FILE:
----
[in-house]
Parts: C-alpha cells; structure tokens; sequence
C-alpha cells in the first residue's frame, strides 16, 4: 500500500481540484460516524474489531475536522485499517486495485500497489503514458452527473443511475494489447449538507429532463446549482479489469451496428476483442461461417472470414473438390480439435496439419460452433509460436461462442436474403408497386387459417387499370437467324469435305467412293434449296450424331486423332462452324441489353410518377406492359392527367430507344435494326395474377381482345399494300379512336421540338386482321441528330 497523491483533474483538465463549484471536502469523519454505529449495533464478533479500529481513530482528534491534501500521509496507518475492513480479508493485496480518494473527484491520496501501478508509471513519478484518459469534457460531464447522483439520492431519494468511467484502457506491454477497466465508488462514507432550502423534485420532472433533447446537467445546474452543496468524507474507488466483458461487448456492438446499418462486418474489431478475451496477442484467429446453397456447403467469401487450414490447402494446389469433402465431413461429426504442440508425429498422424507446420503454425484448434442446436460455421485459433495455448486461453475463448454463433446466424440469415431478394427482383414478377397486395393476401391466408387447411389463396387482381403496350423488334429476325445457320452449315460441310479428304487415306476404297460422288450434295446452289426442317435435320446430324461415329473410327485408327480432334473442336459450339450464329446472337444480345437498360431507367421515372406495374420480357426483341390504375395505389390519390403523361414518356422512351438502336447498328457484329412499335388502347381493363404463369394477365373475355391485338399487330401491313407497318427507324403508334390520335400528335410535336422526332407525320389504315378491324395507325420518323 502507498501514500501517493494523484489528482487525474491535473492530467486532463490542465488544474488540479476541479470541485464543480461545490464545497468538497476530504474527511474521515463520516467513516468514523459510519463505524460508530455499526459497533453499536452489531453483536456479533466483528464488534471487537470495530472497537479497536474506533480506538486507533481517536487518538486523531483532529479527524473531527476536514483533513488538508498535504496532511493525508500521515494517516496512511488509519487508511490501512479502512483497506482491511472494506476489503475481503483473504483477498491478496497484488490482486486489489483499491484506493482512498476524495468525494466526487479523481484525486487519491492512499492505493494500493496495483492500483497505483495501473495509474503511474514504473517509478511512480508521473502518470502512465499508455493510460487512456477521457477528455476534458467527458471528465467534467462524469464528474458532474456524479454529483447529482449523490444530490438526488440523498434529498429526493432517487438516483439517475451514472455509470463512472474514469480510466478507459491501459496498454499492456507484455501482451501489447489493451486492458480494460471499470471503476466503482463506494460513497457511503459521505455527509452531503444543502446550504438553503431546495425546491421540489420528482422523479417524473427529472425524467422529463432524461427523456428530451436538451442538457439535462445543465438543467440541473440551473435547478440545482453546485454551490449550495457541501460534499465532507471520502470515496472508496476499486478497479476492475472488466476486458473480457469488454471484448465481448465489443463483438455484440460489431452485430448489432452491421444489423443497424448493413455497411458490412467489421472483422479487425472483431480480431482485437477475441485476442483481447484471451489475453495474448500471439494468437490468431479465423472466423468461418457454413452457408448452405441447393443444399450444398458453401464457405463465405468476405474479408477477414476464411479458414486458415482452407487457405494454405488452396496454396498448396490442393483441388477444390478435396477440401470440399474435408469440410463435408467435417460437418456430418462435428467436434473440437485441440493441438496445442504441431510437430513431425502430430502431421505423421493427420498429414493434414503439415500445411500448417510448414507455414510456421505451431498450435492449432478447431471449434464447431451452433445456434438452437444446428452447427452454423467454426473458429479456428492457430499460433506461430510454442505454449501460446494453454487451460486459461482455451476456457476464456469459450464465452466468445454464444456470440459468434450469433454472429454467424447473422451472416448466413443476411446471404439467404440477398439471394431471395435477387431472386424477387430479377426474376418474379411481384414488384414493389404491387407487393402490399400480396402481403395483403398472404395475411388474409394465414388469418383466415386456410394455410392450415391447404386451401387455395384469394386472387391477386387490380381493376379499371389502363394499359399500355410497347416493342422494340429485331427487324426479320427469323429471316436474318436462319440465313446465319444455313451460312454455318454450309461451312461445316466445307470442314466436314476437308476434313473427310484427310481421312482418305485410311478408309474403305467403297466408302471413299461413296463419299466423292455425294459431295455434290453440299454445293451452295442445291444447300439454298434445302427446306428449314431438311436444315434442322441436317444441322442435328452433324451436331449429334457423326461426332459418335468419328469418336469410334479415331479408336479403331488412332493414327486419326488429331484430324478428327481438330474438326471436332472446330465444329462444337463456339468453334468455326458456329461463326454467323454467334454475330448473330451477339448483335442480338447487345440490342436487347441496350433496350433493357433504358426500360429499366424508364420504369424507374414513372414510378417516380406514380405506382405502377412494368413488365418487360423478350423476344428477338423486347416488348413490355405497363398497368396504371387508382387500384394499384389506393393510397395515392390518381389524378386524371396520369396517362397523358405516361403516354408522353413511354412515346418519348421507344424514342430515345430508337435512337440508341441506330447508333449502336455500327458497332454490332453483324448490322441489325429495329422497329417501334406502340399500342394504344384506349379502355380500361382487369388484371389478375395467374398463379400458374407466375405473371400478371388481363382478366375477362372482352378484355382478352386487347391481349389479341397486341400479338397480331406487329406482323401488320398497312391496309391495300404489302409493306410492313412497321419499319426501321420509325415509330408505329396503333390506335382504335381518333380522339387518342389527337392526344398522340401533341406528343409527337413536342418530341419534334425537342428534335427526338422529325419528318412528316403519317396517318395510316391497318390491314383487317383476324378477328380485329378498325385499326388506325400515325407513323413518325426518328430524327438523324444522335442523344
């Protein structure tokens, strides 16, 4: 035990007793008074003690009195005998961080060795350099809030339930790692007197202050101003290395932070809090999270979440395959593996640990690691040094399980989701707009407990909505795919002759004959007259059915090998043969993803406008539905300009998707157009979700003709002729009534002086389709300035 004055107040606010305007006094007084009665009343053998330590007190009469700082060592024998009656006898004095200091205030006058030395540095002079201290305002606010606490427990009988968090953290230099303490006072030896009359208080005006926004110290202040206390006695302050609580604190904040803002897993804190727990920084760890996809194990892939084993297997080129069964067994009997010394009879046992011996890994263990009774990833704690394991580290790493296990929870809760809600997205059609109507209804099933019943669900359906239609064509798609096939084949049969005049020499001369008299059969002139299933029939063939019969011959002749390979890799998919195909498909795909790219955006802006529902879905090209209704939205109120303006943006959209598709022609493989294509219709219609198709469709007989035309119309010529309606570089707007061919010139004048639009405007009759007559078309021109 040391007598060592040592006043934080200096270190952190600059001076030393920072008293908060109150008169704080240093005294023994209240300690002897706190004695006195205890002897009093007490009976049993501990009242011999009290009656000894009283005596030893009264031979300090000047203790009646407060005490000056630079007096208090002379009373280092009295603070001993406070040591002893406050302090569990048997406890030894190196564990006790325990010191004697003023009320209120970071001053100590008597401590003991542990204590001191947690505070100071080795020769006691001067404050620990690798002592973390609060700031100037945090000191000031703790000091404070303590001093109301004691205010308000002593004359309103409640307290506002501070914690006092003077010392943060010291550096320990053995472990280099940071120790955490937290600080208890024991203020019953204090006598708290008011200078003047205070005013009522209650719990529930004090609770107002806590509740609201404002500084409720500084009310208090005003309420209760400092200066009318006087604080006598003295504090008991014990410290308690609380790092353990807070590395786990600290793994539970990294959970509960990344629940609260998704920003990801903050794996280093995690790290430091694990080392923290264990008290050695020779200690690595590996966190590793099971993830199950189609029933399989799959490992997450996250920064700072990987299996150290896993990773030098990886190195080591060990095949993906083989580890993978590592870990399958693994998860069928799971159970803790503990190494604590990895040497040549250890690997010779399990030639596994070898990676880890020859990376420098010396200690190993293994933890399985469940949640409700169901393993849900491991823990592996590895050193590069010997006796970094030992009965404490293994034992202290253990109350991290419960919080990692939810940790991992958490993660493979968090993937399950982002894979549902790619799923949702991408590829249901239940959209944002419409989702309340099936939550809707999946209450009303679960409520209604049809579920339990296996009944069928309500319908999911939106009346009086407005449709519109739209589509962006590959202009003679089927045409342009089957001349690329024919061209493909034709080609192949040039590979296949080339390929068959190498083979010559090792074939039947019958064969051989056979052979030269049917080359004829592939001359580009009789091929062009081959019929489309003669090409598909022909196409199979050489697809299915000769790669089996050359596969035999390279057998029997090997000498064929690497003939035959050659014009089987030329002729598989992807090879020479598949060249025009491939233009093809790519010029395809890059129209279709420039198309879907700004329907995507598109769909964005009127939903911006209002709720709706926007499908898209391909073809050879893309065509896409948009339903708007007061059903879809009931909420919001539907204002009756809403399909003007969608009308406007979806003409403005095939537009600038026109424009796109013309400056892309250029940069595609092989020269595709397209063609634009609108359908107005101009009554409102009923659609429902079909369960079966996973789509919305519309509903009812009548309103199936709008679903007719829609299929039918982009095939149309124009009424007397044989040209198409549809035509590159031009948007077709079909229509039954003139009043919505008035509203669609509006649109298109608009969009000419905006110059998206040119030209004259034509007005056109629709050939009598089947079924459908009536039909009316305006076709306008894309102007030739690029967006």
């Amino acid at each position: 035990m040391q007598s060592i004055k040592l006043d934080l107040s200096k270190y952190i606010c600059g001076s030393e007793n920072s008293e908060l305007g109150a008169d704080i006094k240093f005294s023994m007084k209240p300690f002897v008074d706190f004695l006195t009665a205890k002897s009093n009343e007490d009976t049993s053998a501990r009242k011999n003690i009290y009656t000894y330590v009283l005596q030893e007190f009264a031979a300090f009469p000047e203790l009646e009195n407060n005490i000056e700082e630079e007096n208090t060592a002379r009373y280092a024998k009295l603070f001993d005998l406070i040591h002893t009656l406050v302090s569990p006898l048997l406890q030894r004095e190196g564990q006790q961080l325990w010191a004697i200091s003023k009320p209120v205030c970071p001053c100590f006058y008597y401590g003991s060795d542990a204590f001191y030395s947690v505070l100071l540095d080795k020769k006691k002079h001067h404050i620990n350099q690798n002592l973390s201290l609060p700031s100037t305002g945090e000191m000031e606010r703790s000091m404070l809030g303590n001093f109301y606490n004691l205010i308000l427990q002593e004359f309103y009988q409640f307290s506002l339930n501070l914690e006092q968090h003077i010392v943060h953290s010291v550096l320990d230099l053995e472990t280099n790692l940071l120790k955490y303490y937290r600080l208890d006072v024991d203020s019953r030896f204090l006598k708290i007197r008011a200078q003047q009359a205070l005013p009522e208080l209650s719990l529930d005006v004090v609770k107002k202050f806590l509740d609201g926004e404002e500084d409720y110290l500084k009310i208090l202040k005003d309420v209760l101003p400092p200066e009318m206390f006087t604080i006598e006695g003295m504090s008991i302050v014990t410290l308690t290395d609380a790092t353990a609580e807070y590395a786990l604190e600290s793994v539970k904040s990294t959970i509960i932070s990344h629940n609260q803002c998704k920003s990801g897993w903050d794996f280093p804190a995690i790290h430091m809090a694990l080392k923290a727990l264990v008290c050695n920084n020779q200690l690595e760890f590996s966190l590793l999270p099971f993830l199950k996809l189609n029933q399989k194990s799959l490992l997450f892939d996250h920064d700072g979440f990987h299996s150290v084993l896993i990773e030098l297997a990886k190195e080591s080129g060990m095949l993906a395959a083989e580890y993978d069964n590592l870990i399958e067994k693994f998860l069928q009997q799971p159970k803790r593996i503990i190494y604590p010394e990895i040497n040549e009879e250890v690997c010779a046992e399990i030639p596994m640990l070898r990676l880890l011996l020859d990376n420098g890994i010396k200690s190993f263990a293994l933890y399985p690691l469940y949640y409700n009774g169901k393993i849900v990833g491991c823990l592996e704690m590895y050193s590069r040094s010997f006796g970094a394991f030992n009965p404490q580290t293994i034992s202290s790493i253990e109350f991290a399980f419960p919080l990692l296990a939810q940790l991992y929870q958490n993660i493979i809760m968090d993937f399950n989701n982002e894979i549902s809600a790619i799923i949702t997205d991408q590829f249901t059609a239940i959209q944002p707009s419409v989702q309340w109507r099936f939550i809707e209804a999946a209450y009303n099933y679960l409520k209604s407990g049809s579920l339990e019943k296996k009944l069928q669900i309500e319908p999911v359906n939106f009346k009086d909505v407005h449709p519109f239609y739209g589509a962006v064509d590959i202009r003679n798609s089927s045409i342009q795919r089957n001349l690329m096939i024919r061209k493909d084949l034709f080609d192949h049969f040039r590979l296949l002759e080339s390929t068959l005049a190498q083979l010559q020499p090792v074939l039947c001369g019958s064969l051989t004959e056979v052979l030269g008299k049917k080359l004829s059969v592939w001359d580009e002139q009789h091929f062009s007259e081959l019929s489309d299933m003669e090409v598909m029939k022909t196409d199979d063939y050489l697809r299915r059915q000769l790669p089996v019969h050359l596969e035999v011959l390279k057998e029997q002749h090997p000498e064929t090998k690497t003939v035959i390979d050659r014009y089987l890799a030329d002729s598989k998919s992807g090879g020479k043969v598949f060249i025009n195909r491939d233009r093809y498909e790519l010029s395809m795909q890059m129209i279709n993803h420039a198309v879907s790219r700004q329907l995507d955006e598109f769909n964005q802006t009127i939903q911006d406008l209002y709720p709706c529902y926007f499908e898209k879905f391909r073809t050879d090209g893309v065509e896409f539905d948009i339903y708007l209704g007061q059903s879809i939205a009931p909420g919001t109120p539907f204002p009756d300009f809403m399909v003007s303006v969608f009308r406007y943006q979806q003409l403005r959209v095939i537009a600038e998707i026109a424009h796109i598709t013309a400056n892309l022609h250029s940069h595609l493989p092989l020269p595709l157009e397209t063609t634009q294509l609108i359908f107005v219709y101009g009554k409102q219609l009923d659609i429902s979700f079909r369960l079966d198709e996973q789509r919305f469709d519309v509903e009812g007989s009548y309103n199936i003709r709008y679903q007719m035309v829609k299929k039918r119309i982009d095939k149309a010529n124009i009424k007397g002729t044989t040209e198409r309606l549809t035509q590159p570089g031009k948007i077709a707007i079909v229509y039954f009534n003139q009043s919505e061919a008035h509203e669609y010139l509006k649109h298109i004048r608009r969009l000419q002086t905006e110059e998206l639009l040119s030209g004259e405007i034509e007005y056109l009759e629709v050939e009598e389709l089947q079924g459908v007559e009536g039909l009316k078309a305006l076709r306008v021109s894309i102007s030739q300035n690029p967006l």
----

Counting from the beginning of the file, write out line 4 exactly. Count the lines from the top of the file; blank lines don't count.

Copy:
């Protein structure tokens, strides 16, 4: 035990007793008074003690009195005998961080060795350099809030339930790692007197202050101003290395932070809090999270979440395959593996640990690691040094399980989701707009407990909505795919002759004959007259059915090998043969993803406008539905300009998707157009979700003709002729009534002086389709300035 004055107040606010305007006094007084009665009343053998330590007190009469700082060592024998009656006898004095200091205030006058030395540095002079201290305002606010606490427990009988968090953290230099303490006072030896009359208080005006926004110290202040206390006695302050609580604190904040803002897993804190727990920084760890996809194990892939084993297997080129069964067994009997010394009879046992011996890994263990009774990833704690394991580290790493296990929870809760809600997205059609109507209804099933019943669900359906239609064509798609096939084949049969005049020499001369008299059969002139299933029939063939019969011959002749390979890799998919195909498909795909790219955006802006529902879905090209209704939205109120303006943006959209598709022609493989294509219709219609198709469709007989035309119309010529309606570089707007061919010139004048639009405007009759007559078309021109 040391007598060592040592006043934080200096270190952190600059001076030393920072008293908060109150008169704080240093005294023994209240300690002897706190004695006195205890002897009093007490009976049993501990009242011999009290009656000894009283005596030893009264031979300090000047203790009646407060005490000056630079007096208090002379009373280092009295603070001993406070040591002893406050302090569990048997406890030894190196564990006790325990010191004697003023009320209120970071001053100590008597401590003991542990204590001191947690505070100071080795020769006691001067404050620990690798002592973390609060700031100037945090000191000031703790000091404070303590001093109301004691205010308000002593004359309103409640307290506002501070914690006092003077010392943060010291550096320990053995472990280099940071120790955490937290600080208890024991203020019953204090006598708290008011200078003047205070005013009522209650719990529930004090609770107002806590509740609201404002500084409720500084009310208090005003309420209760400092200066009318006087604080006598003295504090008991014990410290308690609380790092353990807070590395786990600290793994539970990294959970509960990344629940609260998704920003990801903050794996280093995690790290430091694990080392923290264990008290050695020779200690690595590996966190590793099971993830199950189609029933399989799959490992997450996250920064700072990987299996150290896993990773030098990886190195080591060990095949993906083989580890993978590592870990399958693994998860069928799971159970803790503990190494604590990895040497040549250890690997010779399990030639596994070898990676880890020859990376420098010396200690190993293994933890399985469940949640409700169901393993849900491991823990592996590895050193590069010997006796970094030992009965404490293994034992202290253990109350991290419960919080990692939810940790991992958490993660493979968090993937399950982002894979549902790619799923949702991408590829249901239940959209944002419409989702309340099936939550809707999946209450009303679960409520209604049809579920339990296996009944069928309500319908999911939106009346009086407005449709519109739209589509962006590959202009003679089927045409342009089957001349690329024919061209493909034709080609192949040039590979296949080339390929068959190498083979010559090792074939039947019958064969051989056979052979030269049917080359004829592939001359580009009789091929062009081959019929489309003669090409598909022909196409199979050489697809299915000769790669089996050359596969035999390279057998029997090997000498064929690497003939035959050659014009089987030329002729598989992807090879020479598949060249025009491939233009093809790519010029395809890059129209279709420039198309879907700004329907995507598109769909964005009127939903911006209002709720709706926007499908898209391909073809050879893309065509896409948009339903708007007061059903879809009931909420919001539907204002009756809403399909003007969608009308406007979806003409403005095939537009600038026109424009796109013309400056892309250029940069595609092989020269595709397209063609634009609108359908107005101009009554409102009923659609429902079909369960079966996973789509919305519309509903009812009548309103199936709008679903007719829609299929039918982009095939149309124009009424007397044989040209198409549809035509590159031009948007077709079909229509039954003139009043919505008035509203669609509006649109298109608009969009000419905006110059998206040119030209004259034509007005056109629709050939009598089947079924459908009536039909009316305006076709306008894309102007030739690029967006």